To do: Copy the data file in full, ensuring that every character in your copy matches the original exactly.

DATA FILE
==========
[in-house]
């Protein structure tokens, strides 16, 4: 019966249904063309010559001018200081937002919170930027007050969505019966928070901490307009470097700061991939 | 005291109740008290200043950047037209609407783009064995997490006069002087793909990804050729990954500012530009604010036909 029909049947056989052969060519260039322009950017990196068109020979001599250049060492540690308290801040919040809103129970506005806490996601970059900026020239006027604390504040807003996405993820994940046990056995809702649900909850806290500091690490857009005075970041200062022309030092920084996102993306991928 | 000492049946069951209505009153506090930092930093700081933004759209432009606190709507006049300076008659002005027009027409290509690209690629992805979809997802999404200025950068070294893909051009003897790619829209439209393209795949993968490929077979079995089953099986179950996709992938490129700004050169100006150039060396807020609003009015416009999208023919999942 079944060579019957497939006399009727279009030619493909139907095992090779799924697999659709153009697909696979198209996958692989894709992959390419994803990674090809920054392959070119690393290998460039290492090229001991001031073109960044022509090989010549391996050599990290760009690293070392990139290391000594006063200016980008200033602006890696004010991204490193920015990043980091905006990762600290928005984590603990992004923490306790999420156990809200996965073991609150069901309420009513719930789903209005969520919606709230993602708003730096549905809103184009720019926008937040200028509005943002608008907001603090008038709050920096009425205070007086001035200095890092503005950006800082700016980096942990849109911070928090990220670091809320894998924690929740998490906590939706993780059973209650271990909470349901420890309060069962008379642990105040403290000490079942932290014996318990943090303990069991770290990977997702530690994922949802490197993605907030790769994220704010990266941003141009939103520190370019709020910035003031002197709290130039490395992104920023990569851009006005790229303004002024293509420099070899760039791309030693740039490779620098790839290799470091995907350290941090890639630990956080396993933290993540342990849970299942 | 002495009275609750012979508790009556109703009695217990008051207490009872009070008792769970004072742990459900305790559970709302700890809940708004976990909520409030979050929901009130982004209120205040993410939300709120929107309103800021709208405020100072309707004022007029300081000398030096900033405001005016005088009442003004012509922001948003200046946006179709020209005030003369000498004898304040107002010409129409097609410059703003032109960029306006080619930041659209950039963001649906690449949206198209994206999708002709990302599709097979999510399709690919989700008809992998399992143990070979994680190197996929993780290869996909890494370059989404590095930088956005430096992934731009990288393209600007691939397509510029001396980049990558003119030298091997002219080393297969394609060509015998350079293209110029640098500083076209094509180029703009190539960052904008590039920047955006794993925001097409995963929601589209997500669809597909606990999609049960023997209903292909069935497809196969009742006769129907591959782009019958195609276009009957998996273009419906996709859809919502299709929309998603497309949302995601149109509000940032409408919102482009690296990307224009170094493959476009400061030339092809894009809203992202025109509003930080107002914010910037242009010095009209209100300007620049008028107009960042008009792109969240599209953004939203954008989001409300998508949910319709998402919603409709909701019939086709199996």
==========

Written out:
[in-house]
């Protein structure tokens, strides 16, 4: 019966249904063309010559001018200081937002919170930027007050969505019966928070901490307009470097700061991939 | 005291109740008290200043950047037209609407783009064995997490006069002087793909990804050729990954500012530009604010036909 029909049947056989052969060519260039322009950017990196068109020979001599250049060492540690308290801040919040809103129970506005806490996601970059900026020239006027604390504040807003996405993820994940046990056995809702649900909850806290500091690490857009005075970041200062022309030092920084996102993306991928 | 000492049946069951209505009153506090930092930093700081933004759209432009606190709507006049300076008659002005027009027409290509690209690629992805979809997802999404200025950068070294893909051009003897790619829209439209393209795949993968490929077979079995089953099986179950996709992938490129700004050169100006150039060396807020609003009015416009999208023919999942 079944060579019957497939006399009727279009030619493909139907095992090779799924697999659709153009697909696979198209996958692989894709992959390419994803990674090809920054392959070119690393290998460039290492090229001991001031073109960044022509090989010549391996050599990290760009690293070392990139290391000594006063200016980008200033602006890696004010991204490193920015990043980091905006990762600290928005984590603990992004923490306790999420156990809200996965073991609150069901309420009513719930789903209005969520919606709230993602708003730096549905809103184009720019926008937040200028509005943002608008907001603090008038709050920096009425205070007086001035200095890092503005950006800082700016980096942990849109911070928090990220670091809320894998924690929740998490906590939706993780059973209650271990909470349901420890309060069962008379642990105040403290000490079942932290014996318990943090303990069991770290990977997702530690994922949802490197993605907030790769994220704010990266941003141009939103520190370019709020910035003031002197709290130039490395992104920023990569851009006005790229303004002024293509420099070899760039791309030693740039490779620098790839290799470091995907350290941090890639630990956080396993933290993540342990849970299942 | 002495009275609750012979508790009556109703009695217990008051207490009872009070008792769970004072742990459900305790559970709302700890809940708004976990909520409030979050929901009130982004209120205040993410939300709120929107309103800021709208405020100072309707004022007029300081000398030096900033405001005016005088009442003004012509922001948003200046946006179709020209005030003369000498004898304040107002010409129409097609410059703003032109960029306006080619930041659209950039963001649906690449949206198209994206999708002709990302599709097979999510399709690919989700008809992998399992143990070979994680190197996929993780290869996909890494370059989404590095930088956005430096992934731009990288393209600007691939397509510029001396980049990558003119030298091997002219080393297969394609060509015998350079293209110029640098500083076209094509180029703009190539960052904008590039920047955006794993925001097409995963929601589209997500669809597909606990999609049960023997209903292909069935497809196969009742006769129907591959782009019958195609276009009957998996273009419906996709859809919502299709929309998603497309949302995601149109509000940032409408919102482009690296990307224009170094493959476009400061030339092809894009809203992202025109509003930080107002914010910037242009010095009209209100300007620049008028107009960042008009792109969240599209953004939203954008989001409300998508949910319709998402919603409709909701019939086709199996």